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Langston Hughes

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Few poets in the twentieth century, and perhaps even in any century, can be compared to Langston Hughes. Hughes wrote with his heart and soul, creating poems that everyone could understand. He expressed love for all races, colors, and religions and did not judge anybody until he had reason to judge them. He wrote to entertain, to inspire, to teach, and to make a point. His way with words made him the most popular and prolific black writer of the twentieth century (Offinoski, 32).

Hughes was born in Joplin, Missouri on February 1, 1902. He was born into a black family of abolitionists and his parents were both bookkeepers. When Hughes was young his parents separated, causing his father to move to Mexico and his mother to leave him for quite a while in search of a steady job. Hughes could never call a place ?home? for too long because he was always moving from one place to another or living with different family members and friends. This constant movement affected his writing because he learned about many different people and life styles from the places he lived.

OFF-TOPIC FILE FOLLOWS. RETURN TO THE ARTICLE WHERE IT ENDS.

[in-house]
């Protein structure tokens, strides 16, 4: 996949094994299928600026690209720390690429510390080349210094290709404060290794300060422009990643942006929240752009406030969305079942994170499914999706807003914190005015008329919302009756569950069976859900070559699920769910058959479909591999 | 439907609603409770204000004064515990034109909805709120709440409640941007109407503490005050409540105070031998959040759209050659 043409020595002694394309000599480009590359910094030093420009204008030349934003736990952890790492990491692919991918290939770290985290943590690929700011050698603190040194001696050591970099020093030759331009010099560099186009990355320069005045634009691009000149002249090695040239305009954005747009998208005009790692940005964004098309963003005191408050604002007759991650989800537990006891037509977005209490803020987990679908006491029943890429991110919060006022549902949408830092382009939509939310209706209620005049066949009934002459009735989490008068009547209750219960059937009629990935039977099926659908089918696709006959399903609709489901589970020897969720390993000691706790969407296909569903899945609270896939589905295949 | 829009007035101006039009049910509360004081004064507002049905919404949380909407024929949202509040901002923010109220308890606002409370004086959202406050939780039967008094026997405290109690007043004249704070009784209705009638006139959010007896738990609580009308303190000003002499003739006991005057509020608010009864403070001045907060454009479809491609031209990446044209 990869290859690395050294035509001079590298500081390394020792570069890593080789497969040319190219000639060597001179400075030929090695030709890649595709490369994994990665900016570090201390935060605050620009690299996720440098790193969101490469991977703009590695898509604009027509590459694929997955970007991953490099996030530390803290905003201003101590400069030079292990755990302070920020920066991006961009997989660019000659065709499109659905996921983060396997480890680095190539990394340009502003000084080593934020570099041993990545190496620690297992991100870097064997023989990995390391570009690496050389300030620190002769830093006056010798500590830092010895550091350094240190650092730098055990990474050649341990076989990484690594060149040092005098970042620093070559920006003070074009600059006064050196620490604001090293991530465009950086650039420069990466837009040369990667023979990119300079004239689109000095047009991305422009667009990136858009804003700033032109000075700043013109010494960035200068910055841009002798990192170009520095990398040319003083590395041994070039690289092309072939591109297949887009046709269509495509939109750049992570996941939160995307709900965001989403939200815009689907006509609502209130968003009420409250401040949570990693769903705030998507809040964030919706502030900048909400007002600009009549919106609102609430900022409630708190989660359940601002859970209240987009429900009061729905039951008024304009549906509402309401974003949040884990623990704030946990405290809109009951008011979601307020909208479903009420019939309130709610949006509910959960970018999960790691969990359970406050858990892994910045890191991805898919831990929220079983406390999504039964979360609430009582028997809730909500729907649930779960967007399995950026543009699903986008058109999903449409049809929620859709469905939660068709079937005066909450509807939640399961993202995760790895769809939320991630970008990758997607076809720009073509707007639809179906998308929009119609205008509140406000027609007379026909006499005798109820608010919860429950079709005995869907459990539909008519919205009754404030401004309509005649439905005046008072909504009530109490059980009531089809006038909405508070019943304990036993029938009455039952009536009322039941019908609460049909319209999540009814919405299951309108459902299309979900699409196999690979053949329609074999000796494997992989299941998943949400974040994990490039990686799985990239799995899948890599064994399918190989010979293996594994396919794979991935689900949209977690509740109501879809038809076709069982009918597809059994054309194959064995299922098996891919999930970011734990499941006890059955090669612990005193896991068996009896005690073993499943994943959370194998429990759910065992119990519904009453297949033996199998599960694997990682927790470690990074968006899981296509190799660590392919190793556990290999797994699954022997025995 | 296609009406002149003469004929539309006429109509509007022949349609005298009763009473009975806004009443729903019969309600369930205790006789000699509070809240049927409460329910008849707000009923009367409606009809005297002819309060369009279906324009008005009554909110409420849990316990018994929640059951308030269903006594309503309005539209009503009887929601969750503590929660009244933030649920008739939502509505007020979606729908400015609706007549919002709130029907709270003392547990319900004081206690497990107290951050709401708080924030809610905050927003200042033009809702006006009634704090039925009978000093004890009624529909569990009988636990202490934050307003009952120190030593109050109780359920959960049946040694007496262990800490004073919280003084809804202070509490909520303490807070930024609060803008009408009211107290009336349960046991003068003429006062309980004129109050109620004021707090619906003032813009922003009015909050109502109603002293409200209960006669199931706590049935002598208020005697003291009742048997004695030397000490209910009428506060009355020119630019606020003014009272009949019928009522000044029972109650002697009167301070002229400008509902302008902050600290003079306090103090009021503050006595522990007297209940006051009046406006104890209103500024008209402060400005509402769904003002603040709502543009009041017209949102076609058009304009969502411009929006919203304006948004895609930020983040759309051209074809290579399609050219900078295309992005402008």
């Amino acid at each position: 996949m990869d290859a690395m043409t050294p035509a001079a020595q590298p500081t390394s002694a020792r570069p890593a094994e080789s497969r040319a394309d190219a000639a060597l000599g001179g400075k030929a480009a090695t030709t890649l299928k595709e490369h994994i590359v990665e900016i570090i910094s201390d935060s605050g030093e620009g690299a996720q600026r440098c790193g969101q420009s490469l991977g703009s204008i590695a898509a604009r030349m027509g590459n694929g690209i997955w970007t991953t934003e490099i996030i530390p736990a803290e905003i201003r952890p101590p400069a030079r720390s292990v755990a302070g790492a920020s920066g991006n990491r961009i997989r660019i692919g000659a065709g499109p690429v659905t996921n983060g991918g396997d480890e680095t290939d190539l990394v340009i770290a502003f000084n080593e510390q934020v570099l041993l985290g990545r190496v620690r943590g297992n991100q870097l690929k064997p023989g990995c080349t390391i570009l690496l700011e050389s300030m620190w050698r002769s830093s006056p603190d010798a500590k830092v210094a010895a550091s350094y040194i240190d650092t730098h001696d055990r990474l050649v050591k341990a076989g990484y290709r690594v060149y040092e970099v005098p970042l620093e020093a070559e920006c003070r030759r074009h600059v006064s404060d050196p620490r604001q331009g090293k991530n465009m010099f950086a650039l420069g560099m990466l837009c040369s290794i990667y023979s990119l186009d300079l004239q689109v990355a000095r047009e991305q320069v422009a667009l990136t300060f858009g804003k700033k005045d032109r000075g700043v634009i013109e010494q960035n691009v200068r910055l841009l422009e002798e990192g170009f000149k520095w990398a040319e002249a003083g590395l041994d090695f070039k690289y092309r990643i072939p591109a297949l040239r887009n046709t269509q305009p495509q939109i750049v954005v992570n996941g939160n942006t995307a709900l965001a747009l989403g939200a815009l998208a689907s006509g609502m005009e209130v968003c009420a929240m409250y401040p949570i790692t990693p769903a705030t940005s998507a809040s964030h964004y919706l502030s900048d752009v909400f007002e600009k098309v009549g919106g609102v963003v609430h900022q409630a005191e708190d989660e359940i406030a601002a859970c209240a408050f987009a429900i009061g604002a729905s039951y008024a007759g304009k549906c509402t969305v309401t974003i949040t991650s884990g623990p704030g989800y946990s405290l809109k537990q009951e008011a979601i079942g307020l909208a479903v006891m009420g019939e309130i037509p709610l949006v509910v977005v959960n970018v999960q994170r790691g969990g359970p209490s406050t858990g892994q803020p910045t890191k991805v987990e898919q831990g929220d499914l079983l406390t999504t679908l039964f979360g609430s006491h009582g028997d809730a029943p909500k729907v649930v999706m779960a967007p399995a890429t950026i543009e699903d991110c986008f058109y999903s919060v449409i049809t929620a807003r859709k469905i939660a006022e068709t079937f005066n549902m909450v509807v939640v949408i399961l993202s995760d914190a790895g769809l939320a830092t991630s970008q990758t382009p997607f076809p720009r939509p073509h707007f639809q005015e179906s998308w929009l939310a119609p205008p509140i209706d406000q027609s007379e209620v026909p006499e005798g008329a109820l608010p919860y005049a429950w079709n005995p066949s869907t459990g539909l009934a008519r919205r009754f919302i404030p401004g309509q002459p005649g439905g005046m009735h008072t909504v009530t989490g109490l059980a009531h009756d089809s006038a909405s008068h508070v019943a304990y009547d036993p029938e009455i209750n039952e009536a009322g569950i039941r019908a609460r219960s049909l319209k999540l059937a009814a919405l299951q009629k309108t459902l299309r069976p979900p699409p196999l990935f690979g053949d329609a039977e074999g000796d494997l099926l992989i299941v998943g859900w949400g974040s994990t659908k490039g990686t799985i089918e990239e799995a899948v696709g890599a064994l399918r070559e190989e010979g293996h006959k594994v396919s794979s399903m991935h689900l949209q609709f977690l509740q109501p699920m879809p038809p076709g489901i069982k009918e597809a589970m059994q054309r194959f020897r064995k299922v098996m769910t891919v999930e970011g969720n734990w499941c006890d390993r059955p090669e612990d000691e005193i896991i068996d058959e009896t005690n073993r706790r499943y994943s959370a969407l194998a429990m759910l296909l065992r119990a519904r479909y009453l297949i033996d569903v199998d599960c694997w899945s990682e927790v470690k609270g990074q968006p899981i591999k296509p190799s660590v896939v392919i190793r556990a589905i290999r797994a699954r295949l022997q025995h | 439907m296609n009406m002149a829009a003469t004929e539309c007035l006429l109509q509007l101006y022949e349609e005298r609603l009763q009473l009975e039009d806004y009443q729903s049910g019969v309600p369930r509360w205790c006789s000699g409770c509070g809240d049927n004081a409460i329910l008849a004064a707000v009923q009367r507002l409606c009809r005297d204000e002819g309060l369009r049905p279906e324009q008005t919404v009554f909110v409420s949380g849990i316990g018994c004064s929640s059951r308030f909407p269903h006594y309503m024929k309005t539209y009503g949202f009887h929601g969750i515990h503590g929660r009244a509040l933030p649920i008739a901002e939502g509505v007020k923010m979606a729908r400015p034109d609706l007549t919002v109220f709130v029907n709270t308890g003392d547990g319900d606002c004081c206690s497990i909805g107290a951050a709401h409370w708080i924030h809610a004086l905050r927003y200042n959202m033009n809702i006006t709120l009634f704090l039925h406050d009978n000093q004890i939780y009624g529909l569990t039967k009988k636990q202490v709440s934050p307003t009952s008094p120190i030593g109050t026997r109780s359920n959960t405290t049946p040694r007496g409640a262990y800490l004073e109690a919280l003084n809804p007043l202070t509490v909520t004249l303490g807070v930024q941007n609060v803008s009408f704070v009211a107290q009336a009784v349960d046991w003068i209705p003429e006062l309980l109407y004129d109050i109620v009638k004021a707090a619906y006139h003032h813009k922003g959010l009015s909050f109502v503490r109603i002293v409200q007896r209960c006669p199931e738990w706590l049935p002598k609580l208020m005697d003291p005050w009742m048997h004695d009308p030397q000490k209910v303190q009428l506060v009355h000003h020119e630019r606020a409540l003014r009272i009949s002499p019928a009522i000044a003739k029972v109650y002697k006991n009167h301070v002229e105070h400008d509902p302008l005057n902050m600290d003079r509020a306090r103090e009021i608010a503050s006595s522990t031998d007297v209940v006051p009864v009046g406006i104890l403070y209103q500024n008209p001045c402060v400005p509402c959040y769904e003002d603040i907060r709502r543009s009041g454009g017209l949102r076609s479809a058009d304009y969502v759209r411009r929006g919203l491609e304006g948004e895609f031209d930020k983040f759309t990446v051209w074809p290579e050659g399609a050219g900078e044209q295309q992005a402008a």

Hughes started writing poetry in high school, but the major turning point in his poetic career was when he was working as a bus boy in Washington, D.C. A very famous critic, Vachel Lindsay, was at the place that Hughes worked. Hughes had always admired him and looked up to him, but he was too timid to confront him. Instead, he ran up to Lindsay, gave him a few poems that he had written, and ran away without saying anything. The next day Hughes was bombarded by reporters because Lindsay had published his poems in the paper. Since Lindsay had not known his name, he had received the name ?bus boy poet? in the paper. That was the jump start of Hughes?s career.

In 1919 and...

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Modern American Literature G-O. Curley, Dorothy Nyren, Maurice Kramer, and Elaine Fialka Kramer. Vol. 2. New York: Frederick Unger Publishing Co. Inc., 1969.

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